- Many states have travel restrictions, and many are taking active steps to enforce those restrictions, such as issuing fines or requiring visitors to quarantine for 14 days. Here you have an ever-updating list of restrictions across the country. In general, travel increases the chance of finding and spreading the virus, as you will meet more people than if you were left at home in your “pod”. “Staying at home is the best way to protect yourself and others from Covid-19,” says CDC. If you travel, take precautions. If you can, drive the car. If you have to fly, be careful in choosing the airline. But know that airlines are taking real steps to keep airplanes clean and limit your risk.
I have antibodies. Am I immune?
- For now, this seems likely, for at least a few months. There have been scary stories about people suffering from what appears to be a second period of Covid-19. But experts say these patients may have an withdrawn course of infection, with the virus taking a slow week to months after initial exposure. People infected with coronavirus usually produce immune molecules called antibodies, which are protective proteins made in response to an infection. These antibodies can last in the body for only two to three months, which may seem disturbing, but this is perfectly normal as an acute infection subsides, said Dr. Michael Mina, immunologist at Harvard University. It may be possible to get the coronavirus again, but it is very unlikely that it will be possible in a short window of time from the initial infection or make people sicker a second time.
I am a small business owner. Can I get relief?
- Incentive bills approved in March provide assistance to millions of small US businesses. Those eligible for assistance are businesses and non-profit organizations with less than 500 employees, including sole proprietorships, independent and self-employed contractors. Some larger enterprises in some industries are also eligible. The assistance provided, which is being managed by the Small Business Administration, includes the Payment Protection Program and the Economic Injury Disaster Credit program. But many people have not yet seen payments. Even those who have received help are confused: The rules are draconian, and some have stumbled upon money they do not know how to use. Many small business owners are getting less than they expected or heard nothing about.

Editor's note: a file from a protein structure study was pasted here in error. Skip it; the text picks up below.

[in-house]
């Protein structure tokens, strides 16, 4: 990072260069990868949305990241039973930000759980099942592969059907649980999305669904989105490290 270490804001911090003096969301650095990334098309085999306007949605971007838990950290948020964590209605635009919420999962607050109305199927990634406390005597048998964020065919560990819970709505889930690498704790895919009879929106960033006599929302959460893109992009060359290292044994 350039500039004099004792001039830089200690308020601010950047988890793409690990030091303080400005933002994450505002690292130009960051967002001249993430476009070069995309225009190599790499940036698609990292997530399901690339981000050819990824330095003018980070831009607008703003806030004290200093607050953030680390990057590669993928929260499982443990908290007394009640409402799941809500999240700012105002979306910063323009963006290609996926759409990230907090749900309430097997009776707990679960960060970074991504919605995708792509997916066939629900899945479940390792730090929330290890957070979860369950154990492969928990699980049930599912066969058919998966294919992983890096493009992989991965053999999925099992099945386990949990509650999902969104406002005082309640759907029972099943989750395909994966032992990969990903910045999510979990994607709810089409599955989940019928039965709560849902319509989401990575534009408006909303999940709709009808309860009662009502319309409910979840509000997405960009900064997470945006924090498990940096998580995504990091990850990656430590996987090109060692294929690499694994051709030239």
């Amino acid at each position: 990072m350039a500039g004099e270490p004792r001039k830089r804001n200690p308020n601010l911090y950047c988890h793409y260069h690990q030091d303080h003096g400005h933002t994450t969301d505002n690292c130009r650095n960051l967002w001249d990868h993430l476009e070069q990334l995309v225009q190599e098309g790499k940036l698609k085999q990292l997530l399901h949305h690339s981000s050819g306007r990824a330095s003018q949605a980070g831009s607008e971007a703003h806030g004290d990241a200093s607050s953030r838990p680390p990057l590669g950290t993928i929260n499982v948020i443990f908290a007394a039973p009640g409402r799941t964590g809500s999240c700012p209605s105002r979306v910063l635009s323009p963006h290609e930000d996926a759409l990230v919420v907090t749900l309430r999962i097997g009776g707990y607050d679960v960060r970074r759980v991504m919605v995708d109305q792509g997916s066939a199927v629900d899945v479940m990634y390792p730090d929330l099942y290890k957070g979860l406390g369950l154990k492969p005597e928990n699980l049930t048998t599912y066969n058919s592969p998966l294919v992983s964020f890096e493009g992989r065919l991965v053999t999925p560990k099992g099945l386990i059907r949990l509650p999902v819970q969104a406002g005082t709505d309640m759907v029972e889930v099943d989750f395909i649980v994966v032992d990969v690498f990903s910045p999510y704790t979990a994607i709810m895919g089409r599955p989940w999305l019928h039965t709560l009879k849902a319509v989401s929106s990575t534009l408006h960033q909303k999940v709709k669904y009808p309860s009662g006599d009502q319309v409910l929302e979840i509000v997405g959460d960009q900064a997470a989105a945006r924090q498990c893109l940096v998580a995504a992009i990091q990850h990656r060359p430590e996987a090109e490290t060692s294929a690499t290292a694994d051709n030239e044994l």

What are my rights if I am worried about returning to work?
What will the school look like in September?
- It is unlikely that many schools will return to a normal schedule this fall, seeking to continue online learning education, perfect childcare and stunted workdays to continue. California’s two largest public school districts – Los Angeles and San Diego – said on July 13 that instruction would be remote only in the fall, citing concerns that coronavirus infections in their areas pose a very high risk to students. and teachers. Together, the two districts enroll about 825,000 students. They are the largest in the country so far to abandon plans for even a partial physical return to the classrooms when they reopen in August. For other districts, the solution will not be an all or nothing approach. Many systems, including the largest city, New York City, are developing hybrid plans that include spending a few days in class and other days online. There is still no national policy on this, so check your municipal school system regularly to see what is happening in your community.
“The act of freezing and thawing is a kind of violent thermodynamic process,” said Dr. Ogbunu. “A virus, for all its strength and resilience, is a very delicate instrument of infection.”
The CDC has noted that it is “possible” that the coronavirus could spread to contaminated surfaces, including food packaging or food. But it is not known to be among the main ways the virus spreads.
If you do not want to become infected, avoiding direct contact with other people is probably a better use of your time, said Dr. Ogbunu.
“Yes, we must continue to wash our hands and be mindful of surfaces where there are many individuals,” he said. “But it is the closeness to others that can really facilitate transmission.”